Dominica – Overview

Dominica is a small island between la Martinique and la Guadeloupe.  It has a beautiful environment, hot weather and a natural rich ecologic system but the paradisiacal location has been hit more than once by very strong hurricanes. The most recent, Hurricane Maria, in August 2017, was very destructive.  The devastation was, in fact, horrible and 90% of the buildings were affected by the passage of the hurricane.  A year later, it was still under reconstruction and repowering the island one house at a time and despite all of this, in 2018, we decided to visit, against our agent’s recommendation.

Of course, we were limited in our activities, but we knew it prior to our visit. Only once on site could we really see, experience and discover the island. Information and reviews on this country became obsolete overnight.

We found a resilient, smiling but still hurting community. Our visit was a way to encourage them.

To reach the island, it is not an easy direct flight for most of us. You need to go via another island since the biggest airport landing/departing is Douglas-Charles airport.  It is short and can’t adequately accommodate large aircraft.

Some cruise ships do stop at the island but not often due to the damage on the tourist infrastructures in 2018..

While the atmosphere is relaxed, this island naturally encourages visitors to activities around the island.  You will mostly appreciate the island if you explore its natural beauty: waterfalls, hot springs, freshwater lakes, rainforest, mountains, beaches. There are a few walking paths with different levels of difficulty.  The most spectacular are the longer ones.

The old volcanic island does have an interesting side:  Champagne Reef, hot springs and Boiling Lake are examples of the options.

Do not expect long sandy beaches. The beaches are small, narrow and not as spectacular as other islands. However, you can find  black sand as well as a bubbly water beach and rainforest.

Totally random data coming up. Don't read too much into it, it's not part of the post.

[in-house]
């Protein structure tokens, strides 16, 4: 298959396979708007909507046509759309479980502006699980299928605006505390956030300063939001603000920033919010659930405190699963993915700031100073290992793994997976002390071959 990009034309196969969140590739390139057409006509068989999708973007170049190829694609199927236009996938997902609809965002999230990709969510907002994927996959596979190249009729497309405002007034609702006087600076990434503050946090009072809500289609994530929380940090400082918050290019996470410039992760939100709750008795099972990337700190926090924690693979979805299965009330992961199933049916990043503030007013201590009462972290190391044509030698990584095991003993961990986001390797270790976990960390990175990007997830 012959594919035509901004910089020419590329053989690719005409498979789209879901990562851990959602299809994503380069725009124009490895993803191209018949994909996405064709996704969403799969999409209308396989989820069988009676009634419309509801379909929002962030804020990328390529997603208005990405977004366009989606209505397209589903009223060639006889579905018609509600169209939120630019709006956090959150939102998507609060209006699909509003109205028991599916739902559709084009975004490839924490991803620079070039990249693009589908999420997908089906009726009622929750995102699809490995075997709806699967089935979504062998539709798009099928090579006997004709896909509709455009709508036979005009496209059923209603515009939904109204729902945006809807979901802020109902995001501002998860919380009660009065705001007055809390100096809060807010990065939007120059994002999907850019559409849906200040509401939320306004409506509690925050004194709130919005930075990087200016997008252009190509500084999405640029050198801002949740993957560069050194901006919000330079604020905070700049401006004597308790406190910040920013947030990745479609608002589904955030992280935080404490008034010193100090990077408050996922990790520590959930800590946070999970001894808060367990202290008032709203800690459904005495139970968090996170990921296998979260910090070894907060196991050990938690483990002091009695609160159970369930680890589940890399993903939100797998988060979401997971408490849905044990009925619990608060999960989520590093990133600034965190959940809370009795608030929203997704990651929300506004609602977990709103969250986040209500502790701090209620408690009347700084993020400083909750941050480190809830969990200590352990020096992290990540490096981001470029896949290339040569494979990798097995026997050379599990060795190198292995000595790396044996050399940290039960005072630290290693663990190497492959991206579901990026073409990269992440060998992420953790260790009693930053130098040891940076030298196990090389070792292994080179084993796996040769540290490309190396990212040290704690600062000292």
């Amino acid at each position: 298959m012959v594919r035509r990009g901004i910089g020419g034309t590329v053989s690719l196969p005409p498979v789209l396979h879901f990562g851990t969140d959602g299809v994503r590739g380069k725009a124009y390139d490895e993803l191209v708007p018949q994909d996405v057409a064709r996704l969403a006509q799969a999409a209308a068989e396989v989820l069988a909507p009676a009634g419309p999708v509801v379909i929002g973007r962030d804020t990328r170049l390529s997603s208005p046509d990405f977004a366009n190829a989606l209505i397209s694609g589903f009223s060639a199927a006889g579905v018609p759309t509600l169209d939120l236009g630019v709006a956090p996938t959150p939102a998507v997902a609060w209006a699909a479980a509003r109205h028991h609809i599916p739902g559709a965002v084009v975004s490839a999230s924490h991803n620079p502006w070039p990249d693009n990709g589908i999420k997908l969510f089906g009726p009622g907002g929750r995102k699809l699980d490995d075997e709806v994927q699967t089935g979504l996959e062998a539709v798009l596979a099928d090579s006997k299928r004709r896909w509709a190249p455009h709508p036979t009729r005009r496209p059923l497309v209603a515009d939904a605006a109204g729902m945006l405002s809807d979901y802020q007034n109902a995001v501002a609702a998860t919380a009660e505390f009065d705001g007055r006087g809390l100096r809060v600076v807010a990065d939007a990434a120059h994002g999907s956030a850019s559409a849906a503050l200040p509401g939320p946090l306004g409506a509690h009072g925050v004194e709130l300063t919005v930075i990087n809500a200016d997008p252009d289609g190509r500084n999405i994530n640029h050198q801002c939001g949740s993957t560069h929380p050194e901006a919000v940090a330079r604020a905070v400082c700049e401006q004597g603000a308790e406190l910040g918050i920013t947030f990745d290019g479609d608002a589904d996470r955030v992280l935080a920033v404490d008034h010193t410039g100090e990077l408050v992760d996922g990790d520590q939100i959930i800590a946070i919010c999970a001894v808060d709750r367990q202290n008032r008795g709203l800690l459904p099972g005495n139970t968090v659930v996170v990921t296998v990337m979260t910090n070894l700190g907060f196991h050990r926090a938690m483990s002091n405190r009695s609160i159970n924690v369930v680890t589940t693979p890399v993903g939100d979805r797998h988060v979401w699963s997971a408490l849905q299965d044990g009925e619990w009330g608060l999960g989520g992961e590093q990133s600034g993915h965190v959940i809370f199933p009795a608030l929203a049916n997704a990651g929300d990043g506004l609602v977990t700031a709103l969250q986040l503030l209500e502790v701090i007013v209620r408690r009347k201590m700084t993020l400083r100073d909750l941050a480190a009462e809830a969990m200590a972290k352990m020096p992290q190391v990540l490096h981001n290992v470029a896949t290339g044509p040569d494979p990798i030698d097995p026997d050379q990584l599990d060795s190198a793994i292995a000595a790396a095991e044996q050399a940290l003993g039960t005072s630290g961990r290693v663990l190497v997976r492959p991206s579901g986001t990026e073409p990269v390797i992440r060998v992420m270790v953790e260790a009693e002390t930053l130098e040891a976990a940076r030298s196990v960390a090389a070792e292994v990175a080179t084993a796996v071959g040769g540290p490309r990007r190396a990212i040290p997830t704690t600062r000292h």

WARNING: we visited in 2018, less than a year after the passage of the devastating Hurricane Maria (September 2017). They were still recovering and many sites and infrastructures were partly, if not entirely, closed. However, things may have changed since.

Driving in Dominica

The capital is Roseau and it is about a two hour drive from the airport during daylight. However, driving at night and under the rain for the first time, travelers, it is not the same.  The sinuous road travels near the water. The already damaged roads of 2015 were again weakened with the 2017 hurricane.  That was an experience that all our family will remember.

Arriving at night at this small airport was not an easy ride to our hotel. Completely dark outside, no road lights, single lane bridge without warnings; it was a very scary ride for us. We laugh about it now because it ended well but what a journey.

The island is not big but has steep hills and drops that routes needed to contour obstacles and all this without the same standard of warnings that we know in North America.

We rented a car at the airport which is very small and the availability of vehicles was very limited.  The car/SUV was not new and the water was coming in as it was raining. Let’s just say that the first few hours on the island was a hair-raising adventure.

When I asked if we could turn right on red lights, the lady smiled at me and simply said: “There are no traffic lights on the island”.  I did not react but internally I had mixed feelings.  I was pleased to know that it would be a calm away from crazy city time and at the same time questioning myself on where are we!

If we go back to the road conditions, let’s just say that we were surprised to only have seen a single accident.

First the bridges. Many bridges were destroyed during the previous natural disaster, so temporary bridges were installed, often single lane, sometimes at almost water level without side protectors, no street/bridge lights and no signs or warning of a detour and you can’t see on the opposite side of the bridge.

Second, road side missing.  A barrel and a small cord may be the only clues that something is wrong.  It is not too bad during the day time since you can react ahead of time but in the dark, even at 20 km/h, you just don’t expect that. 

Third, since sometimes the road is missing and the only option is to roll on to someone’s property. Uncomfortable to us.

Fourth, you can’t see what is coming on a single lane two-way street!!

I guess you understand by now that our road trip was an adventure. Of course, if you are visiting on a cruise ship, just hire a chauffeur to reach your destination.

The signs are limited and you do not want to miss your boat and loose time to find your way.

Things to see: Roseau, beaches, falls.